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ASA FY23 NDAA Priorities

ASA, along with the Construction Industry Procurement Coalition (CIPC), shared their suggestions and proposals for the Fiscal Year (FY) 2023 National Defense Authorization Act (NDAA) with the House and Senate Armed Services Committee Leadership, along with the leadership of both chambers, which included the following inclusions and exclusions. We requested the exclusion of the following:

  • House Sec. 319 – This section would require the tracking and reduction of greenhouse gas emissions from third-party, non-public sources such as vendors, contractors, and manufacturers—having a major impact on the supply chain and small businesses seeking to work on Department of Defense projects.  The technology and expertise currently do not exist to support this section on a large scale.
  • Senate Sec. 827 – This section would dramatically change the long-established system for progress payments, and proposes an unworkable formula that will harm federal procurement, needlessly draw out project close times, and seriously risks harming flow-down payments to subcontractors and small businesses.
  • House Sec. 868 and House Sec. 5817 – These sections create new Blacklisting requirements for contractors, similar to Fair Pay and Safe Workplaces (E.O. 13673) that Congress stopped from being implemented.  These sections would usurp long established existing rules for debarment and suspension, and blunt bureaucratic solutions for which there is a lack of statistically significant evidence of a systemic problem.  The Federal Acquisition Regulation (FAR) already provides a number of avenues – like suspension or debarment – for federal agencies to deal with “bad actors” that willfully or repeatedly violate the law.  Federal agencies already have broad discretion to suspend or debar contractors for a wide range of improper conduct indicating a lack of business integrity.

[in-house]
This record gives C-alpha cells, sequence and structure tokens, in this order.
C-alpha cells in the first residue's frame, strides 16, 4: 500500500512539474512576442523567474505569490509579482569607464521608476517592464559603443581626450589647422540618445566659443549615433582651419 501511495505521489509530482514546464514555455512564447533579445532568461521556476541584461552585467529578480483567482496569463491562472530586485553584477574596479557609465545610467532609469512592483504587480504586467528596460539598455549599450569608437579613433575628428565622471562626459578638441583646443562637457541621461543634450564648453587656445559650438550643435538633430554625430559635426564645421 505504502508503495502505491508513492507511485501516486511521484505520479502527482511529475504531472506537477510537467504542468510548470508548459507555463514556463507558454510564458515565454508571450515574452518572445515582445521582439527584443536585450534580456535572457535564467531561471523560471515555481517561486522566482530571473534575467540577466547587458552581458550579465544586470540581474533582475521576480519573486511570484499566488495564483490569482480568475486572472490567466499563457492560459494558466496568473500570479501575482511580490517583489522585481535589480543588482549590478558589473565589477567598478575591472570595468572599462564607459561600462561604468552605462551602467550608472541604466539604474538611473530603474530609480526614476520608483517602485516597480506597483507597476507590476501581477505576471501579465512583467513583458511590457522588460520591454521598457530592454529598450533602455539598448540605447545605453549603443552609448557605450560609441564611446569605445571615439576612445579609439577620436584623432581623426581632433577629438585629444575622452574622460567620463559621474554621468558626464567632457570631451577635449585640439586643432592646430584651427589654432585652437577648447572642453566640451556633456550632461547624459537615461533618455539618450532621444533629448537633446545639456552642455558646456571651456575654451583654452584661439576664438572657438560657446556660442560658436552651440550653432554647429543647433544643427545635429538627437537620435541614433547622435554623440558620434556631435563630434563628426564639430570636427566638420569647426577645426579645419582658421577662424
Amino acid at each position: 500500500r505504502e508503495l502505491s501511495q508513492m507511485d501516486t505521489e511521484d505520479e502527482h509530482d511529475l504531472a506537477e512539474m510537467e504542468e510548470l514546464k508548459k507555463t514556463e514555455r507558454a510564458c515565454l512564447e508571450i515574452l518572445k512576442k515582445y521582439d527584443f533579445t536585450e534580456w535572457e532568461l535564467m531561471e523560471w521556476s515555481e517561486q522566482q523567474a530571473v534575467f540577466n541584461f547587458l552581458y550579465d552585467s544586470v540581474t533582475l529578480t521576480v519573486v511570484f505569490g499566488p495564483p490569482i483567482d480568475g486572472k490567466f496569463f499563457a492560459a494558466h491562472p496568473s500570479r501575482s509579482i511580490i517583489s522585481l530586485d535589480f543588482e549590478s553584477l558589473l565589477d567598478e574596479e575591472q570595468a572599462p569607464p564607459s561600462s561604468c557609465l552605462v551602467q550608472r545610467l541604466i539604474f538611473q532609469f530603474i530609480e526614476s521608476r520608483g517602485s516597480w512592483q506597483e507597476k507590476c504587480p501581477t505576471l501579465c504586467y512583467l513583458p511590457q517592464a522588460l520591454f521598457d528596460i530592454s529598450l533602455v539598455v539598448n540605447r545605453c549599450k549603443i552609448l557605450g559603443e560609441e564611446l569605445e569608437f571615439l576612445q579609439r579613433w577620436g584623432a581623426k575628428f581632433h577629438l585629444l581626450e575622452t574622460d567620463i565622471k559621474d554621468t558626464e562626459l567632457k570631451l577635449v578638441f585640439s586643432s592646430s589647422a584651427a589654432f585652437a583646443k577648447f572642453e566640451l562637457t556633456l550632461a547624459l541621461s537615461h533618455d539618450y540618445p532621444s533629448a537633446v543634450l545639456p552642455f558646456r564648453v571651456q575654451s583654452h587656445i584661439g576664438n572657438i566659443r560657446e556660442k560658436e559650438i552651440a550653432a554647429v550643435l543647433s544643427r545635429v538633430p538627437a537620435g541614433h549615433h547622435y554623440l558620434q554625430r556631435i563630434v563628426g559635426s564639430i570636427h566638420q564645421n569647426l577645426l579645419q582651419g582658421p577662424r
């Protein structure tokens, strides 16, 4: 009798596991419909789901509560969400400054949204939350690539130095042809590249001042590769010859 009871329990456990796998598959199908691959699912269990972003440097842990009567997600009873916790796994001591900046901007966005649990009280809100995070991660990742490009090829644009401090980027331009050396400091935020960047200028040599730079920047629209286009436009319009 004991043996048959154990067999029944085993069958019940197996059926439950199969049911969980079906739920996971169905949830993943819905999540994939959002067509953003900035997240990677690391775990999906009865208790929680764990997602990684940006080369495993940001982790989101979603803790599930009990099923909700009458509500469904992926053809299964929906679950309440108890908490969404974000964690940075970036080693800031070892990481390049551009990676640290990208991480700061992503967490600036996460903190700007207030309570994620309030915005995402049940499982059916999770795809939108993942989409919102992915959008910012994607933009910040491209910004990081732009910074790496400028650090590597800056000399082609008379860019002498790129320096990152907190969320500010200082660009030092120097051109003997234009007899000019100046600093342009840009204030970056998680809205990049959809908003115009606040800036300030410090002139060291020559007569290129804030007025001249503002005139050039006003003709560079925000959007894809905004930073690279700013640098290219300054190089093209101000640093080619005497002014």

• House Sec. 2825 – This section attempts to correct a significant issue of non-standardized base access that causes inefficiencies leading to loss of taxpayer dollars, but the section has key deficiencies that risks making the issue worse.  For example, one of the many challenges with military construction projects located on a base is getting large delivery trucks access to drop off construction materials. Under this section if a delivery driver traveled across the country to deliver materials to a base that driver would be unable to make such a delivery unless the driver is deemed fit to enter after a screening not less than 24 hours and not more than 14 days.
  • House Sec. 2882 – This section is largely duplicative of established law and U.S. Army Corps of Engineers policy, but also adds the risk of publishing federal contractors’ proprietary information.  The section requires the Army Corps to investigate worker and third-party complaints, certify payrolls, and make such payroll information publicly available.